If you are installing CrateDB using the tarball method, you can start a single-host three-node cluster with auto-bootstrapping by following these instructions.

  1. Unpack the tarball:

    sh$ tar -xzf crate-*.tar.gz
    
  2. You should configure the metadata gateway so that CrateDB knows how to recover its state safely. Ideally, for a three-node cluster, set gateway.expected_nodes to 3 and set gateway.recover_after_nodes to 3. You can specify these settings in the configuration file of the unpacked directory.

    Note

    Configuring the metadata gateway is a safeguarding mechanism that is useful for production clusters. It is not strictly necessary when running in development. However, the admin UI will issue warnings if you have not configured the metadata gateway.

    See also

    The metadata gateway section includes examples.

  3. Copy the unpacked directory into a new directory, three times, one for each node. For example:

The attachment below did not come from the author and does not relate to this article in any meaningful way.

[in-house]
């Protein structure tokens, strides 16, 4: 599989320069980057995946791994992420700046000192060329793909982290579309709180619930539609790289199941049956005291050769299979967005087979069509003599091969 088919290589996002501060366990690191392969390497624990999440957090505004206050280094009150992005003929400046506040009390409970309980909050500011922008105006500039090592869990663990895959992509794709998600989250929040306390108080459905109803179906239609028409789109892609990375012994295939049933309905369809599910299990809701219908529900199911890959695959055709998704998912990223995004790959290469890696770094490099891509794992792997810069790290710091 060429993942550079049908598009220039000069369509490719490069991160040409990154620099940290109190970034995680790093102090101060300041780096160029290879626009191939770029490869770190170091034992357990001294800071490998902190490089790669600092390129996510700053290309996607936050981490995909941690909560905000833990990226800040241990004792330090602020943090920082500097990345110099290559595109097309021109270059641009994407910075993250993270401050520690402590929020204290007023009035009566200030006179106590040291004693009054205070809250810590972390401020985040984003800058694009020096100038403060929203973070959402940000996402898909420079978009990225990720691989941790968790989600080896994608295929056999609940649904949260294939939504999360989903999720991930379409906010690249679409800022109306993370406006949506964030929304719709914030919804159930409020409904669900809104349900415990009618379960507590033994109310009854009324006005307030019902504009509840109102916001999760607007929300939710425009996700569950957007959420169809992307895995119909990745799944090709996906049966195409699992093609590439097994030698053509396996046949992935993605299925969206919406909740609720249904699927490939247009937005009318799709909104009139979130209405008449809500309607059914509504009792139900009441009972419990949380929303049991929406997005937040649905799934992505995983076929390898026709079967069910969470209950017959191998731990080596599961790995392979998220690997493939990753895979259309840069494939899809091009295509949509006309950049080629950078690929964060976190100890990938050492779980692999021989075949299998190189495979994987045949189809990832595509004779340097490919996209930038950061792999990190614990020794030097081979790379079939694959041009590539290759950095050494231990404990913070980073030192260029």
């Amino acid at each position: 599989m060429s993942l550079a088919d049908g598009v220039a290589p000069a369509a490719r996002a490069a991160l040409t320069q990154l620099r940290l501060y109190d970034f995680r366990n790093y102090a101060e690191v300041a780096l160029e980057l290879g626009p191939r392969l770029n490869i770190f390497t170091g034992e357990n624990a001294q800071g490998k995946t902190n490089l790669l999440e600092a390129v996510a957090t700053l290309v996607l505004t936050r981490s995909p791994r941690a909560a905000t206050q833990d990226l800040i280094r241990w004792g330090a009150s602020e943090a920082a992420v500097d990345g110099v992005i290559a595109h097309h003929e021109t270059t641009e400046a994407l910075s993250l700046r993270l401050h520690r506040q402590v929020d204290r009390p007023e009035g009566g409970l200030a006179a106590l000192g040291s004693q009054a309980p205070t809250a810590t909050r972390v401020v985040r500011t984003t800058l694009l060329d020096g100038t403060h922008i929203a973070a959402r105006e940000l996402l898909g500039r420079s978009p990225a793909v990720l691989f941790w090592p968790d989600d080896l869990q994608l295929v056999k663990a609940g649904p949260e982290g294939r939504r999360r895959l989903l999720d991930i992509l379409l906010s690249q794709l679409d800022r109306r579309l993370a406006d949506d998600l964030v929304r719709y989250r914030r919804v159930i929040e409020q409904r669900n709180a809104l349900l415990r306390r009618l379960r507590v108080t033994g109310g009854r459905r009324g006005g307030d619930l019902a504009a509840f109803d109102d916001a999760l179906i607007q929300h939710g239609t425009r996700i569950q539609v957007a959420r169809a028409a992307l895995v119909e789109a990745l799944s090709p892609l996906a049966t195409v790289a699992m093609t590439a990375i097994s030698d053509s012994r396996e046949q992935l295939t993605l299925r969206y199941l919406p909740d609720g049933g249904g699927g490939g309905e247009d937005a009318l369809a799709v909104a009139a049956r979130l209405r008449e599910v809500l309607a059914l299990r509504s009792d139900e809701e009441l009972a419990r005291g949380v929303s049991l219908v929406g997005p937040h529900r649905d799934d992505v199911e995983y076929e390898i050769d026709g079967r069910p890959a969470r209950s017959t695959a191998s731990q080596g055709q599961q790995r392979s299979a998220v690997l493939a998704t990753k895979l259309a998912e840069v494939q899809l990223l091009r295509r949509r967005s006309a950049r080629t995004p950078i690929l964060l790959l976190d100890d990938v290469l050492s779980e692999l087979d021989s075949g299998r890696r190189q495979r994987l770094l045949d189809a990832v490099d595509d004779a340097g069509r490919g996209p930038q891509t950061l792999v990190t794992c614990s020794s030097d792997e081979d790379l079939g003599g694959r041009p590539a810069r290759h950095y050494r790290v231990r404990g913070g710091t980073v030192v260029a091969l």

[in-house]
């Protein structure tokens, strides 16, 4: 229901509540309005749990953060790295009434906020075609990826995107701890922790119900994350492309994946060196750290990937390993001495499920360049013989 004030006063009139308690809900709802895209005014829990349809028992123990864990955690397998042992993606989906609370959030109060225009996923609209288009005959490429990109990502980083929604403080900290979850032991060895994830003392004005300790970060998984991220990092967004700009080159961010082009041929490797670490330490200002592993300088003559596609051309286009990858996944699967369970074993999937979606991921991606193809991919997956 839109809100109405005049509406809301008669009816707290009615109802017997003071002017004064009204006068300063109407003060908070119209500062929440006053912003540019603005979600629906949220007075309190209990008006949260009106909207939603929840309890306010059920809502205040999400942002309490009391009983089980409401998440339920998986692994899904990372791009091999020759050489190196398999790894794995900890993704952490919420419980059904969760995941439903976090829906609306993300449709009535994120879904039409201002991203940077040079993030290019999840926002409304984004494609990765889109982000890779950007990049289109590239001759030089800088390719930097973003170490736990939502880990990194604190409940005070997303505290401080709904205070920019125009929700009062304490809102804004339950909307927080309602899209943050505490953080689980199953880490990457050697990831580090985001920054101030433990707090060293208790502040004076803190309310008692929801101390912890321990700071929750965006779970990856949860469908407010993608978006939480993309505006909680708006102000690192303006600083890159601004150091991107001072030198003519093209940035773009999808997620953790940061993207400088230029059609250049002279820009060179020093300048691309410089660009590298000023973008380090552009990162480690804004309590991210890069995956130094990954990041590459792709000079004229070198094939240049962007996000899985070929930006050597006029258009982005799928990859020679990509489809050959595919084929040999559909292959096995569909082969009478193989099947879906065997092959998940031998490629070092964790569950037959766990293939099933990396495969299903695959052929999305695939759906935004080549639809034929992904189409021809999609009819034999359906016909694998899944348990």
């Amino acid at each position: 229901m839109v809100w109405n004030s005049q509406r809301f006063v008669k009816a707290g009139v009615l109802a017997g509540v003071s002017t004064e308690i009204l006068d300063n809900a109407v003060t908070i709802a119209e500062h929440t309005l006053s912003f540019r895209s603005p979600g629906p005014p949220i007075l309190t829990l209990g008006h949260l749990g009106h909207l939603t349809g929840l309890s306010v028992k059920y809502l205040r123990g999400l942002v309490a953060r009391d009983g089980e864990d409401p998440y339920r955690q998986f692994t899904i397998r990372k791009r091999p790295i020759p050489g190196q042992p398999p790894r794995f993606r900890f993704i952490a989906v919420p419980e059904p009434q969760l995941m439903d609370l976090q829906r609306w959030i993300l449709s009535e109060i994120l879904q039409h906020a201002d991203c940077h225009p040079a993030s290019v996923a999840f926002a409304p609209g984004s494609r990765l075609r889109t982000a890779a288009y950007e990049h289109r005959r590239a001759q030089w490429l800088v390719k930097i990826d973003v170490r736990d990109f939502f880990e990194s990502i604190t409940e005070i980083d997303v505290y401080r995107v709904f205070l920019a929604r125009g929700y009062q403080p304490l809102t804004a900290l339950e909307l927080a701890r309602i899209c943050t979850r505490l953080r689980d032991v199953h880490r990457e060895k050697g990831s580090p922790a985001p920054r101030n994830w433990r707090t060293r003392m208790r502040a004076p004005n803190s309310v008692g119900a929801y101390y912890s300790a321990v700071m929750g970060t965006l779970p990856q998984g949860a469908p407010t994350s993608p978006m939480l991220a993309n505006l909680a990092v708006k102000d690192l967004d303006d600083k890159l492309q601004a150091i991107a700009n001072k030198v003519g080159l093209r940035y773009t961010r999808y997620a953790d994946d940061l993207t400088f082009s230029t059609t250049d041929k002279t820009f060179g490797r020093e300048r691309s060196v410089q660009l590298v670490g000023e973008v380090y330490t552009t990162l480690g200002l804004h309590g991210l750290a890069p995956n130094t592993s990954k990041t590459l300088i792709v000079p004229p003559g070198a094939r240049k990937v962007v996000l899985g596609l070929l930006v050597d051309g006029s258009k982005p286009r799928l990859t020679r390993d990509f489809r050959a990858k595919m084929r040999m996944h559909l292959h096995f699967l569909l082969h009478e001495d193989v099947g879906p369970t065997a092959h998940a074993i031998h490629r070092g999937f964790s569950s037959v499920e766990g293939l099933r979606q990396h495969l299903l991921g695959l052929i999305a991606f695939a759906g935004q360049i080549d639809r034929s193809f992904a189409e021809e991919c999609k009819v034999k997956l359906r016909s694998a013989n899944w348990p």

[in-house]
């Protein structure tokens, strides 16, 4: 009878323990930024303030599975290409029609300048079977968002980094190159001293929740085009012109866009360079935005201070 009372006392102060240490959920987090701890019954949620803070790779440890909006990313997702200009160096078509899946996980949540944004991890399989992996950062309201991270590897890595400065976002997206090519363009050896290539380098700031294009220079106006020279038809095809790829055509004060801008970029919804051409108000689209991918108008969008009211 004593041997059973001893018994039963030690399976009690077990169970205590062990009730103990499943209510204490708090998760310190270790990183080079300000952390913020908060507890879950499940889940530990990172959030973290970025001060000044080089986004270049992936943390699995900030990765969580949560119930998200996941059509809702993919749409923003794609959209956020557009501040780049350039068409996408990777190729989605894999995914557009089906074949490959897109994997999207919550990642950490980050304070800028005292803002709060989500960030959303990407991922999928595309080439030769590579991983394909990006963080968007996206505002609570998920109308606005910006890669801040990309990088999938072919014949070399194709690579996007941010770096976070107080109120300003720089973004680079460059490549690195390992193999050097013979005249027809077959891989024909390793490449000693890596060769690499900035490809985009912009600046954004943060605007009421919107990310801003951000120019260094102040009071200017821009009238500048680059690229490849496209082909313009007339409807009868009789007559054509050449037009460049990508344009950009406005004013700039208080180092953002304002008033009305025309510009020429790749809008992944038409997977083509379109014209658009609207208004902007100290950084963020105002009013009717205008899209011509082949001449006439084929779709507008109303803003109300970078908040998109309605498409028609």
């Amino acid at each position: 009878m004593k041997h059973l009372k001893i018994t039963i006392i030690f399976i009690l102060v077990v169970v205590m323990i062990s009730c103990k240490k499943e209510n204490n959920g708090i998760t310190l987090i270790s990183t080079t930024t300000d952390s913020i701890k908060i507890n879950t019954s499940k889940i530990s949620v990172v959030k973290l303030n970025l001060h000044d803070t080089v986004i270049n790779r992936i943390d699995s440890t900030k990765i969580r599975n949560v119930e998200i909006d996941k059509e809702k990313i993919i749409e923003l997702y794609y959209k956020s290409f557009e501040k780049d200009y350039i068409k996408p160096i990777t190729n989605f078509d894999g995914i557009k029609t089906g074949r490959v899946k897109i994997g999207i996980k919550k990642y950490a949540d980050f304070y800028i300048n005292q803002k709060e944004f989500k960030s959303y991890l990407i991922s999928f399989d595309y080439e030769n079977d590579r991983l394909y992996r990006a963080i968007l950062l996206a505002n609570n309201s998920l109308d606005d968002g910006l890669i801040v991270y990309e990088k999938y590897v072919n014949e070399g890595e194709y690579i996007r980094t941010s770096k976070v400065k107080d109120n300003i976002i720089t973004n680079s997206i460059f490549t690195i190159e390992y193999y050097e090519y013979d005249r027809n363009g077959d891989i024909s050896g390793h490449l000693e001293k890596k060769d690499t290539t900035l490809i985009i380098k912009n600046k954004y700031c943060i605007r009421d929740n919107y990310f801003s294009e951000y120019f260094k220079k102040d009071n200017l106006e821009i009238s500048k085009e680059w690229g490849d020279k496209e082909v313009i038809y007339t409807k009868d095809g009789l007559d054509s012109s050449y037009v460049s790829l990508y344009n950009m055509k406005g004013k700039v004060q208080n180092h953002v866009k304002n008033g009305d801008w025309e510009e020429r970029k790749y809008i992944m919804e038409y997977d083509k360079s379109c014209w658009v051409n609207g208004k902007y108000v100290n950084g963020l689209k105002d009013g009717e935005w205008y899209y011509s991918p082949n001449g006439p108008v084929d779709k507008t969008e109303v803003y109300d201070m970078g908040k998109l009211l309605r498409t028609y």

sh$ cp -R crate-*/ node-01
    sh$ cp -R crate-*/ node-02
    sh$ cp -R crate-*/ node-03
    

    Tip

    Each directory will function as CRATE_HOME for that node

  4. Start up all three nodes by changing into each node directory and running the bin/crate script.

    Caution

    You must change into the appropriate node directory before running the bin/crate script.

    When you run bin/crate, the script sets CRATE_HOME to your current directory. This directory must be the root of a CrateDB installation.

    Tip

    Because you are supposed to run bin/crate as a daemon (i.e., a long-running process), the most straightforward way to run multiple nodes for testing purposes is to start a new terminal session for each node. In each session, change into the appropriate node directory, run bin/crate, and leave this process running. You should now have multiple concurrent bin/crate processes.

  5. Visit the admin UI on one of the nodes. Check the cluster browser to verify that the cluster has auto-bootstrapped with three nodes. You should see something like this:

    The CrateDB Admin UI showing a multi-node cluster

Manual bootstrapping

To run a CrateDB cluster across multiple hosts, you must manually configure the bootstrapping process by telling nodes how to:

You must also configure the metadata gateway (as with auto-bootstrapping).